The KAPRICCIO (The KAPPEL Ship Propulsion Concept, Improving Energy Efficiency and Reducing the Environmental Impact) project was a 1477KCU, EU funded, 60 month project starting in August 1997 with completion in July 2002.
One of the ways to improve the utilisation of energy used for propulsion in a ship is to improve the efficiency of the ship's propeller. Conventional propellers have, for practical purposes, reached the upper efficiency limit of their development and it is therefore necessary to look to innovative means of achieving significant improvements in this area. One such means is the application of non planar wing theory to propeller design. This theory was originally investigated and developed for use in the aviation industry and a number of commercial airliners now feature non planar wings in the form of winglets at the wing tips giving increased performance from the airfoil wing resulting in improved fuel consumption and a greater operating range. There is a history of technology transfer from the aviation industry to the marine industry.
The unique feature of the KAPPEL propeller is that the theory of non planar wings and winglets has been transformed to marine propellers and applied to a propeller concept where the propeller blade and "winglet" are designed as one integral curved blade to reduce the energy losses inevitably present at the ends or tips of airfoil devices.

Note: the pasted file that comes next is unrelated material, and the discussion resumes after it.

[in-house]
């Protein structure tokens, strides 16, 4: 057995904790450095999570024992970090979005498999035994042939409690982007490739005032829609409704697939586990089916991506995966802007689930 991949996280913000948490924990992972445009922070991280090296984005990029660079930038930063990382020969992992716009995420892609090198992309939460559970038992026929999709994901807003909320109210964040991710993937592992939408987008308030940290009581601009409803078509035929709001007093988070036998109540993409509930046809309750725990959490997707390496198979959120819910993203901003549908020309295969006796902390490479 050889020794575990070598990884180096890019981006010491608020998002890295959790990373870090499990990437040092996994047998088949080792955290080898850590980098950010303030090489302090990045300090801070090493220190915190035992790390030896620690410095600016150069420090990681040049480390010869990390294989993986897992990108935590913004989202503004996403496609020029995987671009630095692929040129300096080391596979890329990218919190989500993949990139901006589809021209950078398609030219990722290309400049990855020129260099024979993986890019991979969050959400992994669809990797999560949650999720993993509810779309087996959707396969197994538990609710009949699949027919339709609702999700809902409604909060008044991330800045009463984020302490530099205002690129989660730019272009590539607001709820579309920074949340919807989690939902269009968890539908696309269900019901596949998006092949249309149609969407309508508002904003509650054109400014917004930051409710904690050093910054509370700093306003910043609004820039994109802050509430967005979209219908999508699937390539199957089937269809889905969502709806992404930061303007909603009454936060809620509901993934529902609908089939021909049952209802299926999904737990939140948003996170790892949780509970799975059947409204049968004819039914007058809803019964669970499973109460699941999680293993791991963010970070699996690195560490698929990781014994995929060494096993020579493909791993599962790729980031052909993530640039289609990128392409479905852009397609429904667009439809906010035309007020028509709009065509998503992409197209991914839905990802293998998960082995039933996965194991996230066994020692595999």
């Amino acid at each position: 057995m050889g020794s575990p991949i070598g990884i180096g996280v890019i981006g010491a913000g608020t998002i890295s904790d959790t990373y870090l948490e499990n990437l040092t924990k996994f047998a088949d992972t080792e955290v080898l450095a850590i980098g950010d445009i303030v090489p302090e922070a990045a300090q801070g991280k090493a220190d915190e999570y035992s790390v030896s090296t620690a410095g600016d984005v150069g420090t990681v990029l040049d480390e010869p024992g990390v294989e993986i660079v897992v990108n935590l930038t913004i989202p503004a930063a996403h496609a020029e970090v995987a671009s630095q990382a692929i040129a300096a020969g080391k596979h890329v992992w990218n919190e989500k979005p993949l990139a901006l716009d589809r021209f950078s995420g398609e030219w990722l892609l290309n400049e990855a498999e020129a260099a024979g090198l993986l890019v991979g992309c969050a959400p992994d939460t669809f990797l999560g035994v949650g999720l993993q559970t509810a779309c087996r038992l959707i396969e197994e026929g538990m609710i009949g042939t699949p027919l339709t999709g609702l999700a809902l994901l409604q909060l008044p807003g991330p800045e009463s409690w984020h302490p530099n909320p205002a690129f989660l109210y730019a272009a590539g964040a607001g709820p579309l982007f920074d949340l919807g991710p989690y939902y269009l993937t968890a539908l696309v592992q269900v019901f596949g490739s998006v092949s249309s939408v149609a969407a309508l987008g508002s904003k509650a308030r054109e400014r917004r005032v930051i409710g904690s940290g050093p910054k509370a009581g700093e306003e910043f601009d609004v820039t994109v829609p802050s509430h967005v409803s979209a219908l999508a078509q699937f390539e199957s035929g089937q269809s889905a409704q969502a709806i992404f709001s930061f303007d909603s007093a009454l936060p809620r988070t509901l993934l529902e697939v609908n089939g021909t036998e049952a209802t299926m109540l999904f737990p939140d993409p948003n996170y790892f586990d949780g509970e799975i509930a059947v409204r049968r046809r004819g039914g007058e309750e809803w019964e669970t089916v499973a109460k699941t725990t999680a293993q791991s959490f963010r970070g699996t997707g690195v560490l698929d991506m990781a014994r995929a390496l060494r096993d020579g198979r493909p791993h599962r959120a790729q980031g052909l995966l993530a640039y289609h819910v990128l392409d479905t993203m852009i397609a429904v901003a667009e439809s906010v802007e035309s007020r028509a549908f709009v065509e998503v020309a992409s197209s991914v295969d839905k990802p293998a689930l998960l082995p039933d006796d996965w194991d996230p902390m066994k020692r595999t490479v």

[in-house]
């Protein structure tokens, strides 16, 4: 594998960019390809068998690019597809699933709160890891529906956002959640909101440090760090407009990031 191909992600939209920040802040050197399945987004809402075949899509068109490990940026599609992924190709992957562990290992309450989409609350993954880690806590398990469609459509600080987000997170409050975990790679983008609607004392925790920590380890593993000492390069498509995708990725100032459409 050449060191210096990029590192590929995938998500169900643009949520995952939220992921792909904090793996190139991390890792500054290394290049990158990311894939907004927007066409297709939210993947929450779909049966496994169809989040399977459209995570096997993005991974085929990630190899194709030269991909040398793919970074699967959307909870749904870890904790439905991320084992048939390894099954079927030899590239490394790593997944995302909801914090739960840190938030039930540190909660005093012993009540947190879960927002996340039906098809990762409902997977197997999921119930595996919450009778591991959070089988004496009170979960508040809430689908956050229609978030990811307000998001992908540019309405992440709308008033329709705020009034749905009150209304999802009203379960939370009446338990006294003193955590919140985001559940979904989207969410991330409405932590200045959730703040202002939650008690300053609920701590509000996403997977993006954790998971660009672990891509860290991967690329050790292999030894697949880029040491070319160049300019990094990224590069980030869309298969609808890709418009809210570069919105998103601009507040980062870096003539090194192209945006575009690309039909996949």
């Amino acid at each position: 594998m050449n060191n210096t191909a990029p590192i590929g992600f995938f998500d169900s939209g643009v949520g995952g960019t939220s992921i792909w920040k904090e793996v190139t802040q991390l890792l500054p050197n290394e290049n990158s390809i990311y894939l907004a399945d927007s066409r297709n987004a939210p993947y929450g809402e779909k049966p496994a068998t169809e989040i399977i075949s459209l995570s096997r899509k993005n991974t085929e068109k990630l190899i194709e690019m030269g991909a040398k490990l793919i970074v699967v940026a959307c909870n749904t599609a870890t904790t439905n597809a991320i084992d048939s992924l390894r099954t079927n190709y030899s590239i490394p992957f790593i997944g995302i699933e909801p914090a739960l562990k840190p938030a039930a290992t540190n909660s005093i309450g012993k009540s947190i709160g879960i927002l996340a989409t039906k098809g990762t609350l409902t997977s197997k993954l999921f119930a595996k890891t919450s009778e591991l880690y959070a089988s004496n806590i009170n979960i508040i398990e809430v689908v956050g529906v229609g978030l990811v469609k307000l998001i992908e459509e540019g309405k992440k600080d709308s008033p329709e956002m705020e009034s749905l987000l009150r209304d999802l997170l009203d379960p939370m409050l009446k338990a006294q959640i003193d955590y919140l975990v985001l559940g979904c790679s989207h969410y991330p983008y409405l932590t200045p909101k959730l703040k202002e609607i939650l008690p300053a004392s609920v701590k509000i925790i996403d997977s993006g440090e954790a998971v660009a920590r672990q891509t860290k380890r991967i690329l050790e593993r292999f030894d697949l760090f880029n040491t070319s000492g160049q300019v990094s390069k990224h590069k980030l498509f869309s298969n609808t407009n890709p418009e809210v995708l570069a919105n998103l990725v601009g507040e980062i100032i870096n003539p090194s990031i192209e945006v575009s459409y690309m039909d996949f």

The mathematical and physical modelling carried out indicated that it is realistic to expect fuel savings of up to 7% compared with a well designed conventional propeller. In the case of a medium sized container vessel of the type to be investigated in the project, this could amount to a daily fuel reduction of over six tonnes.
The main objectives of the KAPRICCIO project were to achieve:
· Higher propulsive efficiency which results in lower fuel consumption and reduced environmental pollution
· Improvement in shipboard environment regarding noise and vibration
· improvement in accuracy of prognosis especially for Kappel propellers (tip-fin propellers)
· improvement of Finite Element Analysis of material stresses of the unconventional propeller tip geometry;
· improvement of foundry technology.
The partners in this collaborative project were J J Kappel Marine Concept, Kvaerner Warnow Werft Gmbh, Stone Manganese Marine Ltd, Hamburgische Schiffbau-Versuchsanstalt , Danish Maritime Institute, Technical University of Denmark
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